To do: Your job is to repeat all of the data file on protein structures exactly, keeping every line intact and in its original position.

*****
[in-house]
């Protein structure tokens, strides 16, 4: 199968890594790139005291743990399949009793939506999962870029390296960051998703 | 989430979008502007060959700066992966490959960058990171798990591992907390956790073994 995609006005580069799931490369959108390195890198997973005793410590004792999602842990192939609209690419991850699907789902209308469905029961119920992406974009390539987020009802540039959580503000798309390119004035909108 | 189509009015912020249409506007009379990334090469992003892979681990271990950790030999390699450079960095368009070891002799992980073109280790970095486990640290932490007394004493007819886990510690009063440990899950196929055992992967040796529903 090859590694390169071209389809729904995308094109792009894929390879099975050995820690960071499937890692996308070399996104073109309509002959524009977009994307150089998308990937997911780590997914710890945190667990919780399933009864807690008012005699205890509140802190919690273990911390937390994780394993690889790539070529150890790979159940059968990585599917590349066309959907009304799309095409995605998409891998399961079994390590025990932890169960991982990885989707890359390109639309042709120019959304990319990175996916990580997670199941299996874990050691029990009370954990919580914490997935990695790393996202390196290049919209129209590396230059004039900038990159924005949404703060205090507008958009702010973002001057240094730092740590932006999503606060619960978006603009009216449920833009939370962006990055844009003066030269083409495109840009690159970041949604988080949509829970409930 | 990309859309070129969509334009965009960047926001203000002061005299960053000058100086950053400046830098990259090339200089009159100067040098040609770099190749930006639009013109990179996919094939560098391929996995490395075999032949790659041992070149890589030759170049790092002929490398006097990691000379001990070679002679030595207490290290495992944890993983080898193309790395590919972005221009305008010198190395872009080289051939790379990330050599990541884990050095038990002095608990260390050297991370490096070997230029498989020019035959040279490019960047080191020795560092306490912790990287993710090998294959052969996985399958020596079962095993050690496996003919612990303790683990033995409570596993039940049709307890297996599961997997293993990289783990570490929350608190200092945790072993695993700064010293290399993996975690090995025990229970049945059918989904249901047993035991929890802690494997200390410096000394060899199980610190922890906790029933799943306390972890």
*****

[in-house]
């Protein structure tokens, strides 16, 4: 199968890594790139005291743990399949009793939506999962870029390296960051998703 | 989430979008502007060959700066992966490959960058990171798990591992907390956790073994 995609006005580069799931490369959108390195890198997973005793410590004792999602842990192939609209690419991850699907789902209308469905029961119920992406974009390539987020009802540039959580503000798309390119004035909108 | 189509009015912020249409506007009379990334090469992003892979681990271990950790030999390699450079960095368009070891002799992980073109280790970095486990640290932490007394004493007819886990510690009063440990899950196929055992992967040796529903 090859590694390169071209389809729904995308094109792009894929390879099975050995820690960071499937890692996308070399996104073109309509002959524009977009994307150089998308990937997911780590997914710890945190667990919780399933009864807690008012005699205890509140802190919690273990911390937390994780394993690889790539070529150890790979159940059968990585599917590349066309959907009304799309095409995605998409891998399961079994390590025990932890169960991982990885989707890359390109639309042709120019959304990319990175996916990580997670199941299996874990050691029990009370954990919580914490997935990695790393996202390196290049919209129209590396230059004039900038990159924005949404703060205090507008958009702010973002001057240094730092740590932006999503606060619960978006603009009216449920833009939370962006990055844009003066030269083409495109840009690159970041949604988080949509829970409930 | 990309859309070129969509334009965009960047926001203000002061005299960053000058100086950053400046830098990259090339200089009159100067040098040609770099190749930006639009013109990179996919094939560098391929996995490395075999032949790659041992070149890589030759170049790092002929490398006097990691000379001990070679002679030595207490290290495992944890993983080898193309790395590919972005221009305008010198190395872009080289051939790379990330050599990541884990050095038990002095608990260390050297991370490096070997230029498989020019035959040279490019960047080191020795560092306490912790990287993710090998294959052969996985399958020596079962095993050690496996003919612990303790683990033995409570596993039940049709307890297996599961997997293993990289783990570490929350608190200092945790072993695993700064010293290399993996975690090995025990229970049945059918989904249901047993035991929890802690494997200390410096000394060899199980610190922890906790029933799943306390972890």